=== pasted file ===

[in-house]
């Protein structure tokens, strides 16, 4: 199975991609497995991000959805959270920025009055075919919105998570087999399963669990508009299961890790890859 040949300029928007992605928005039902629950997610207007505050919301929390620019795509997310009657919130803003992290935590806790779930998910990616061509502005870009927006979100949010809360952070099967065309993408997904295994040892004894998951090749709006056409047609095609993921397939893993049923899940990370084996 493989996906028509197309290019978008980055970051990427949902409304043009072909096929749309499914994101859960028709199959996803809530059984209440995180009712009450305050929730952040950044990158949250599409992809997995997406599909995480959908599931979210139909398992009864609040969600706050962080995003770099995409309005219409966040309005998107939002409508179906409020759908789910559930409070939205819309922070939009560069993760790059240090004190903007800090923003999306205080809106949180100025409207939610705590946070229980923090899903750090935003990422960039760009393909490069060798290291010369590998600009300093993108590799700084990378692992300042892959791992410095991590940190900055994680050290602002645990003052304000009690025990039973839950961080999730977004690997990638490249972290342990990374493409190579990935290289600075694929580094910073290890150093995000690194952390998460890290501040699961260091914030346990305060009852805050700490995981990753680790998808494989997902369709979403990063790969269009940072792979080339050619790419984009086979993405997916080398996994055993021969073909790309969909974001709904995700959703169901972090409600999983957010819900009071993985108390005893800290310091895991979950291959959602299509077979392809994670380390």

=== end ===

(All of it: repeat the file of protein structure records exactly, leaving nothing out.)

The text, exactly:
[in-house]
């Protein structure tokens, strides 16, 4: 199975991609497995991000959805959270920025009055075919919105998570087999399963669990508009299961890790890859 040949300029928007992605928005039902629950997610207007505050919301929390620019795509997310009657919130803003992290935590806790779930998910990616061509502005870009927006979100949010809360952070099967065309993408997904295994040892004894998951090749709006056409047609095609993921397939893993049923899940990370084996 493989996906028509197309290019978008980055970051990427949902409304043009072909096929749309499914994101859960028709199959996803809530059984209440995180009712009450305050929730952040950044990158949250599409992809997995997406599909995480959908599931979210139909398992009864609040969600706050962080995003770099995409309005219409966040309005998107939002409508179906409020759908789910559930409070939205819309922070939009560069993760790059240090004190903007800090923003999306205080809106949180100025409207939610705590946070229980923090899903750090935003990422960039760009393909490069060798290291010369590998600009300093993108590799700084990378692992300042892959791992410095991590940190900055994680050290602002645990003052304000009690025990039973839950961080999730977004690997990638490249972290342990990374493409190579990935290289600075694929580094910073290890150093995000690194952390998460890290501040699961260091914030346990305060009852805050700490995981990753680790998808494989997902369709979403990063790969269009940072792979080339050619790419984009086979993405997916080398996994055993021969073909790309969909974001709904995700959703169901972090409600999983957010819900009071993985108390005893800290310091895991979950291959959602299509077979392809994670380390």